A final objection: the movie is very predictable. I didn’t have any serious doubt that she would perform the role at the finale of the movie. However, the film was well executed and watchable. As a “walk on the wild side”, it fell flat. Some other movie examples in which a character explores the Dionysian:

Apocalypse Now – of course! The characters are struggling with “good” and “evil”, rationality and instinct, but the battle occurs within a person. Captain Willard is shown to have serious issues in the first scene but he can keep these thoughts to himself and can still function as a soldier. He is sent on a mission to “terminate the command” of Kurtz, who is said to be operating with “unsound methods”. Kurtz, or the jungle itself, represents the Dionysian in letting its instincts totally overcome social norms and rationality. And when Willard and Kurtz finally meet, Willard finds himself on the same path as Kurtz.

Willard: [voice-over] “Never get out of the boat.” Absolutely goddamn right! Unless you were goin’ all the way… Kurtz got off the boat. He split from the whole fuckin’ program.

Fight Club A perfectionist, consumerist office drone rebels against the system with the help of a new friend, Tyler Durden. Although Tyler is in many ways Dionysian, he is also committed to self destruction. This is more of an act of rebellion and in that way he is not Dionysian but more anti-Apollonian.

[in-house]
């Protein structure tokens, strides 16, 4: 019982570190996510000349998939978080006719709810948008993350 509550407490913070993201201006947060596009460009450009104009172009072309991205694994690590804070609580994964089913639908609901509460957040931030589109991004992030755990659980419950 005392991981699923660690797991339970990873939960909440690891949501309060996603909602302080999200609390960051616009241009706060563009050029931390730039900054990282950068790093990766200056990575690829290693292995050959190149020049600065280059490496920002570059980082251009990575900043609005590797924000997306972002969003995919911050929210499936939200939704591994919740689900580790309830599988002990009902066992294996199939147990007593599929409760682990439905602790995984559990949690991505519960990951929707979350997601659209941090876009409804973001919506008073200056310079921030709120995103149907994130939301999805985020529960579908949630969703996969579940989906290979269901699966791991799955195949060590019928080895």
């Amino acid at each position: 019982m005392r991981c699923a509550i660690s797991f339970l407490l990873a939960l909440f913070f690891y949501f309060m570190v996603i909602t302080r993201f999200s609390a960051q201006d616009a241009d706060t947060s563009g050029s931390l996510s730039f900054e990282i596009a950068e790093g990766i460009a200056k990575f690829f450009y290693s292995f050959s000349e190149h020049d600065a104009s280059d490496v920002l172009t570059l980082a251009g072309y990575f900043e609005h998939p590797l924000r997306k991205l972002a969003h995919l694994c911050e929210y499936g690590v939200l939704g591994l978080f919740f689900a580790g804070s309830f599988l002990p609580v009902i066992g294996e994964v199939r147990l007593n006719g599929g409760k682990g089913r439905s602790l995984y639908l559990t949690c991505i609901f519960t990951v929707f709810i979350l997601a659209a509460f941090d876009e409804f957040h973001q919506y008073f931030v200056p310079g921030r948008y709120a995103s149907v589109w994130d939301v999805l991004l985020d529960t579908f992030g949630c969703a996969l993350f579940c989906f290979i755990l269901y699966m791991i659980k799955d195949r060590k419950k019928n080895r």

Tyler Durden: Fuck off with your sofa units and strine green stripe patterns, I say never be complete, I say stop being perfect, I say let… lets evolve, let the chips fall where they may.

Collateral, A perfectionist taxi driver, Max, is forced to drive a hit man, Vincent, around Los Angeles. Vincent explains his views on personal development by adaptation. Max has to become more like Vincent in order to survive…

Vincent: Now we gotta make the best of it, improvise, adapt to the environment, Darwin, shit happens, I Ching, whatever man, we gotta roll with it.
Max: I Ching? What are you talking about, man? You threw a man out of a window.

American Beauty – the Burnham family has the public appearance of perfection but they are privately miserable. Each family member begins to rebel against conformity and perfection and act more on emotional and instinctive drives.

Carolyn Burnham: Uh, whose car is that out front?
Lester Burnham: Mine. 1970 Pontiac Firebird. The car I’ve always wanted and now I have it. I rule!

And other films and TV touch on related themes: A Clockwork Orange (Alex is brain washed to stop being Dionysian), Requiem for a Dream (Aronofsky), Fear and Loathing in Las Vegas, The Brave One, Withnail and I, Lord Flashheart in Blackadder (“And always remember – if you want something, take it!”).

Anti Citizen One

Saying Yes to life even in its strangest and most painful episodes, the will to life rejoicing in its own inexhaustible vitality even as it witnesses the destruction of its greatest heros — that is what I called Dionysian […] Twilight of the Idols.